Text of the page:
Insurers have been painting a mixed picture of fourth-quarter 2004 conditions this week.[@@]
Some carriers have been reporting good results, but others, including some with solid profits, are expressing concerns about competitors’ prices on products such as fixed annuities.
- American International Group Inc., New York, is reporting $3 billion in net income for the latest quarter on $26 billion in revenue, up from $2.7 billion in net income on $22 billion in revenue for the fourth quarter of 2003.
AIG’s worldwide life and retirement operation increased its operating income for the quarter to $2.4 billion, from $1.9 billion, but domestic annuity results were soft. Although individual annuity profits were up, the domestic annuities attracted only $1.3 billion more cash than they lost, down from a positive net flow of $2.7 billion for the fourth quarter of 2003. Net flow into individual variable annuities fell to $152 million, from $322 million.
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“Rising short-term interest rates in the latter part of 2004 and aggressive competitor pricing contributed to the difficult sales and net flow comparisons, but we have developed strategies to deal with the changing environment,” AIG says in a comment on the domestic annuity operations. “The company will remain disciplined in pricing and return requirements.”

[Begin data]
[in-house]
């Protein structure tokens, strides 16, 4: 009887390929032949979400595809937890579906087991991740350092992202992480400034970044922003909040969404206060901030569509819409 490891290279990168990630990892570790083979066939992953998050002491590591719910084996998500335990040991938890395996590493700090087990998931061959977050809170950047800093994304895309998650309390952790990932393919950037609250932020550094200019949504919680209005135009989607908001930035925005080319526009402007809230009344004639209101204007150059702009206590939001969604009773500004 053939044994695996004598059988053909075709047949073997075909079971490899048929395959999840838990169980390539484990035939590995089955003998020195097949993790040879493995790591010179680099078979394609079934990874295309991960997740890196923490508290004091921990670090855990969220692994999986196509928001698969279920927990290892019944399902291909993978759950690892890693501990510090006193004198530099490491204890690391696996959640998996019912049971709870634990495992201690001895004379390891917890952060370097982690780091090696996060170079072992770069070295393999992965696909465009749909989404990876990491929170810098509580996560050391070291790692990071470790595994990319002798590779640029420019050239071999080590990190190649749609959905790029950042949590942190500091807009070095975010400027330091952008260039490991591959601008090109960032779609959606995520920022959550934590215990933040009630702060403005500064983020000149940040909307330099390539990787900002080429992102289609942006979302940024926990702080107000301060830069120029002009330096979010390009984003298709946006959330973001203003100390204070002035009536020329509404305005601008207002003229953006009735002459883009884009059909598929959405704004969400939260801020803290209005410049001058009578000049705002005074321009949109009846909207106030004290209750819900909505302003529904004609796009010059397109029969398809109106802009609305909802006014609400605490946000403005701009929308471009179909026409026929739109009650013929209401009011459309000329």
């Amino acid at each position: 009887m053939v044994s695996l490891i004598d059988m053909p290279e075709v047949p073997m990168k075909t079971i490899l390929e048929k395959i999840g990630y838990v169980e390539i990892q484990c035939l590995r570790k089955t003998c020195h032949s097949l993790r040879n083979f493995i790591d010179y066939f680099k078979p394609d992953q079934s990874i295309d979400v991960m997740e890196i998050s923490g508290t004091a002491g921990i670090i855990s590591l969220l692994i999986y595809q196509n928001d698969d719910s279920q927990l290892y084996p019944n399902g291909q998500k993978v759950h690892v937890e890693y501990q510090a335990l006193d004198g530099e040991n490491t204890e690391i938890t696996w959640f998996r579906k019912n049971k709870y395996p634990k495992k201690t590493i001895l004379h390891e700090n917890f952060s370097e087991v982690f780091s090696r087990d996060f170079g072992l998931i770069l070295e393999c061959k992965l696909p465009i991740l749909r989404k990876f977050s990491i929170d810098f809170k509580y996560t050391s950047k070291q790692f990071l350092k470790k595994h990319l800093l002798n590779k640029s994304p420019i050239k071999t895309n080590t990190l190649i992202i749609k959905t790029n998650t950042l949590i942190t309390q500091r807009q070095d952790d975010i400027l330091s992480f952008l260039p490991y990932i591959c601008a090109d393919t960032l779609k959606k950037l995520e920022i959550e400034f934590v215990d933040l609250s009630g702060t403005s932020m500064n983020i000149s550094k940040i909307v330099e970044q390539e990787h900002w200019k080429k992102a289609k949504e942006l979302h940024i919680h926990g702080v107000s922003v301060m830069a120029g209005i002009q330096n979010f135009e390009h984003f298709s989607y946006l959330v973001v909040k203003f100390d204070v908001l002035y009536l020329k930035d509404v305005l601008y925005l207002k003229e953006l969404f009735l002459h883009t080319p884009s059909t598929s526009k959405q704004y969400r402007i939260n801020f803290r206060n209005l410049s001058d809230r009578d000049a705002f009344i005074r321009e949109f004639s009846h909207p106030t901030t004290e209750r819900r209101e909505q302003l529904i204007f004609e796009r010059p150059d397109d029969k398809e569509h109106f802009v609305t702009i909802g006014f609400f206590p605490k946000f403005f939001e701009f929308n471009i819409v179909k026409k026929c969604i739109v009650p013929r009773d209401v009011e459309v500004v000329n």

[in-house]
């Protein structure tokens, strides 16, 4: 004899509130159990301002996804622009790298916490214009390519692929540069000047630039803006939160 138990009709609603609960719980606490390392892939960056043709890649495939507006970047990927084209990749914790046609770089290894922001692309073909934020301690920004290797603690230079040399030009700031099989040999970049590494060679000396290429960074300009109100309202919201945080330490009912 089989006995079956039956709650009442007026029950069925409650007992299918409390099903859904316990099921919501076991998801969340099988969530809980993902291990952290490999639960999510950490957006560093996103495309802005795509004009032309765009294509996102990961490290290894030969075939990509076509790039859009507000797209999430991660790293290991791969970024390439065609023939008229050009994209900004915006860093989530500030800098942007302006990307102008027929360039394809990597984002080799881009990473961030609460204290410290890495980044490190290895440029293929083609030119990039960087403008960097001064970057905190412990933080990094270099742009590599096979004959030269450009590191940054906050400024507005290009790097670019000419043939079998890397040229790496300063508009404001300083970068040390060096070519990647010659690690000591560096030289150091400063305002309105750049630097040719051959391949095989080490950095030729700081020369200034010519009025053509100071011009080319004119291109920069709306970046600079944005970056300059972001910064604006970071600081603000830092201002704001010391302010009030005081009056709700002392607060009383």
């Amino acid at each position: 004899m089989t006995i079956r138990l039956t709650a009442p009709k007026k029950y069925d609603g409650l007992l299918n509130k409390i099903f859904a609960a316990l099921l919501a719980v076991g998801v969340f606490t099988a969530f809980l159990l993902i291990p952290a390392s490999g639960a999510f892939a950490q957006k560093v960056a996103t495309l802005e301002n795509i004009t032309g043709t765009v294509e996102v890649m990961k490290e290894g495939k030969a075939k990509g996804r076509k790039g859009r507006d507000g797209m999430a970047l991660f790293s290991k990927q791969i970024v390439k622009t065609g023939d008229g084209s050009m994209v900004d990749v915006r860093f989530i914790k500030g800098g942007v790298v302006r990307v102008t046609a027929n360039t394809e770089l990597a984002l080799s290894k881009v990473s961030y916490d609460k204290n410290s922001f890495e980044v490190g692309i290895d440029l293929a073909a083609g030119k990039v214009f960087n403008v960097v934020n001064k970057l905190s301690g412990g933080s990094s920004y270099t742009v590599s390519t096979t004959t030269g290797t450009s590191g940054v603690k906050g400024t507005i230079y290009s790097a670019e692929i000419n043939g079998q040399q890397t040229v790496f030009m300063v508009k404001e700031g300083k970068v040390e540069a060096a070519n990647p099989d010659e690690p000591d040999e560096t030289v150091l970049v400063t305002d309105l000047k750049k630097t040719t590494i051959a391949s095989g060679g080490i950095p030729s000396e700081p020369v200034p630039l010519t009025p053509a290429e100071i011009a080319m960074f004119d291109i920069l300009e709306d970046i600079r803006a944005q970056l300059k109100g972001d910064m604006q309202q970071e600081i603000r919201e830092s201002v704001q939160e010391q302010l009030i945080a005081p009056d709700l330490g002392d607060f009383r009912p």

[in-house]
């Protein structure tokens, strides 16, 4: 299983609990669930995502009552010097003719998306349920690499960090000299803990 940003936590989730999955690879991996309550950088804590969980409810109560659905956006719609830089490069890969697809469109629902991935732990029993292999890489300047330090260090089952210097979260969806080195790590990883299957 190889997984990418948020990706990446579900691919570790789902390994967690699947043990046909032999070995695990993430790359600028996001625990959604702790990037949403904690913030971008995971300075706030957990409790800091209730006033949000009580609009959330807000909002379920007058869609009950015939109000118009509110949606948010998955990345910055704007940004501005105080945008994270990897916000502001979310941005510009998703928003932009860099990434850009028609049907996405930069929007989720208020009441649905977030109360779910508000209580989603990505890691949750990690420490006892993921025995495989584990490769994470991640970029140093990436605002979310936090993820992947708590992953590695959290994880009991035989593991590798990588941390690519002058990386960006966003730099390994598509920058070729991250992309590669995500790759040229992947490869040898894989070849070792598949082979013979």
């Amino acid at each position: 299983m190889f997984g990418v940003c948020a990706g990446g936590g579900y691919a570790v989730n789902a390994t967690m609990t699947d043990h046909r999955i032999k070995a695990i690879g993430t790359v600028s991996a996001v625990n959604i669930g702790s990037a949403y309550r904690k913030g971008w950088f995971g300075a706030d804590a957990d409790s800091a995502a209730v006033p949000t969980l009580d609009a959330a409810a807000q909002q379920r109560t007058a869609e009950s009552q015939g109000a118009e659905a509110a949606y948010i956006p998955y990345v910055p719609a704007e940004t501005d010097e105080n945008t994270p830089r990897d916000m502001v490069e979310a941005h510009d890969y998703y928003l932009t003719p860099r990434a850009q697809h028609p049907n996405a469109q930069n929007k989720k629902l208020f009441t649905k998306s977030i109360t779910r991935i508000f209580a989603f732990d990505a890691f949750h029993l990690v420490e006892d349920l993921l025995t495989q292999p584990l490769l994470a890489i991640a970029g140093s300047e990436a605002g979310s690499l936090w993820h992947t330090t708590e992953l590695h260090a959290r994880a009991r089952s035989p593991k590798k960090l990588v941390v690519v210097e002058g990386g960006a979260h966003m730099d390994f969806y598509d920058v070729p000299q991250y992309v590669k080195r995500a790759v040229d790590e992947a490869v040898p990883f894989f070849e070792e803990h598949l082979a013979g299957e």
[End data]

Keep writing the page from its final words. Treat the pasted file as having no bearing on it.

- MetLife Inc., New York, is reporting $511 million in net income for the latest quarter on $10 billion in revenue, compared with $701 million in net income on $9.5 billion in revenue for the fourth quarter of 2003.
Net income fell in part because of the loss of $228 million in profits from State Street Research, Boston, and other operations that MetLife sold during the year.
First-year premiums rose to $497 million for fixed annuities, from $275 million, but fell to $2.1 billion, from $2.6 billion, for variable annuities.
- Prudential Financial Inc., Newark, N.J., is reporting $578 million in net income for the latest quarter on $7.4 billion in revenue, up from $575 million in net income on $7.1 billion in revenue for the fourth quarter of 2003.
Net results include $158 million in losses on investments that Prudential sold, wrote off or wrote down during the quarter.
The company’s annuity sales fell to $1.4 billion, from $1.6 billion.